An Intro to Social Media for the Self-Publisher

browseWhether or not Facebook loses popularity and goes the way of earlier websites like Myspace or Friendster, it’s clear that the social network is here to stay. Huge companies like Barnes and Noble or Penguin all have social media experts that use Facebook and Twitter accounts to alert their audiences to new books they’re publishing, but when you’re self-publishing, all you have is yourself! That’s why it’s important to know the basics of which social networks are worth your time and which you can choose to forgo.

Remember, don’t let worrying about social media get in the way of actually writing! It can be tempting to spend all day on Facebook waiting for people to say something nice about you, but it’s much more important to actually put out work that people will enjoy. Marketing is great, but you need to have a product to market!

Check out some of the best social networks to focus on after the jump:

Facebook/Twitter

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Right now Facebook is pretty a unavoidable network, since almost everyone has one that they use to keep in touch with personal contacts. However, sometimes when you use a professional page, interactions between you and those who “like” you can get one-sided. After all, your followers have so many facebook friends and “liked” pages that fighting for attention can be difficult! At BookWorks, we tend to use Facebook primarily as a way of sharing interesting links, information, and publishing news; we update it fairly regularly to make sure the BookWorks logo shows up on our follower’s news feeds. You might choose to use your professional page in the same way, though if you find that your fans are very willing to engage you, make sure to continue the dialogue with them! If your fans see you as a friend who listens to what they have to say, they’ll be much more likely to endorse your work.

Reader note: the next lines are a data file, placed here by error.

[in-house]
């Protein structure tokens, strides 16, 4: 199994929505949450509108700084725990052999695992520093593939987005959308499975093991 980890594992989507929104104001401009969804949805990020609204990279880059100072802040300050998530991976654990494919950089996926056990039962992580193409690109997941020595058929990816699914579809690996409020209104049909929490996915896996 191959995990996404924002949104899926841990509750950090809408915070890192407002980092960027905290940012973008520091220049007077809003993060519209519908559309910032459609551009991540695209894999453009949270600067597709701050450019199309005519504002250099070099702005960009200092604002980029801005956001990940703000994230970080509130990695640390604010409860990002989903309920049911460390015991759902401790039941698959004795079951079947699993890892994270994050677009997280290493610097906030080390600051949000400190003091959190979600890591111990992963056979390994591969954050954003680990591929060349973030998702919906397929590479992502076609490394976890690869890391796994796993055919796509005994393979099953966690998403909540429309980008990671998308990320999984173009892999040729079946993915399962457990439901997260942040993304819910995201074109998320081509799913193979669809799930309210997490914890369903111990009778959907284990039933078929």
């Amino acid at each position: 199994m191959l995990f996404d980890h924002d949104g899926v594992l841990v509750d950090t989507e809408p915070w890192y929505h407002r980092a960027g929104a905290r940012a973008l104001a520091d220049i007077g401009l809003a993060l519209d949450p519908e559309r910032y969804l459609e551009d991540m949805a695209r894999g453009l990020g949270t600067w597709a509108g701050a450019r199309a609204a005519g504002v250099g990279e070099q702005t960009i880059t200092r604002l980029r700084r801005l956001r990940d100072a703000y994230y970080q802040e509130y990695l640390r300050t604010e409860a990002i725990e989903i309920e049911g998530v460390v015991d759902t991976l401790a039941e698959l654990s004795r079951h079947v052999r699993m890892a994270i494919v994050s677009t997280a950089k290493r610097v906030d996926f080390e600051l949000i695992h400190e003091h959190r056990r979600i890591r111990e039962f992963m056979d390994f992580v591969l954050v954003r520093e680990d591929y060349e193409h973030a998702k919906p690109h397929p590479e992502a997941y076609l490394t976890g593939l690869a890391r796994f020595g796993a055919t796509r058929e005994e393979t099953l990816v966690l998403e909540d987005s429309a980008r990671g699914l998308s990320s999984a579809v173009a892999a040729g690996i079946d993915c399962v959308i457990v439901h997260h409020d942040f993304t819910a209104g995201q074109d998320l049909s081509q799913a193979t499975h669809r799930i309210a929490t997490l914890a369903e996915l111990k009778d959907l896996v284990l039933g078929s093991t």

Twitter storm against fossil fuel subsidies

Twitter is a little easier to navigate than Facebook because it’s so much simpler, and because the people using Twitter are usually more interested in sharing information. However, the basic way to use it doesn’t change — it’s easier to use it as a sort of online billboard for information rather than a way to engage in one-on-one conversation. However, don’t let that discourage you from trying to connect with your followers! You might even choose to follow them back as a way of getting to know your audience better.

To make social networking easier for you, you can use a free service that schedules Facebook and Twitter updates for you in advance. There are several to choose from, like LaterBro, Tweetdeck, or SocialTomorrow. Tweetdeck is a program actually managed by Twitter and tends to be the most popular for users just starting out with scheduling, but feel free to experiment and figure out which service works for you.

GoodReads

url-1GoodReads is a particularly great resource for publishers, authors, and avid readers because it’s based entirely on book reviews and book discussions. Billed as the “largest website for book recommendations,” it’s helped to launch the careers of several successful self-published authors such as Colleen Hoover. There are also many groups for self-published authors to interact with one another.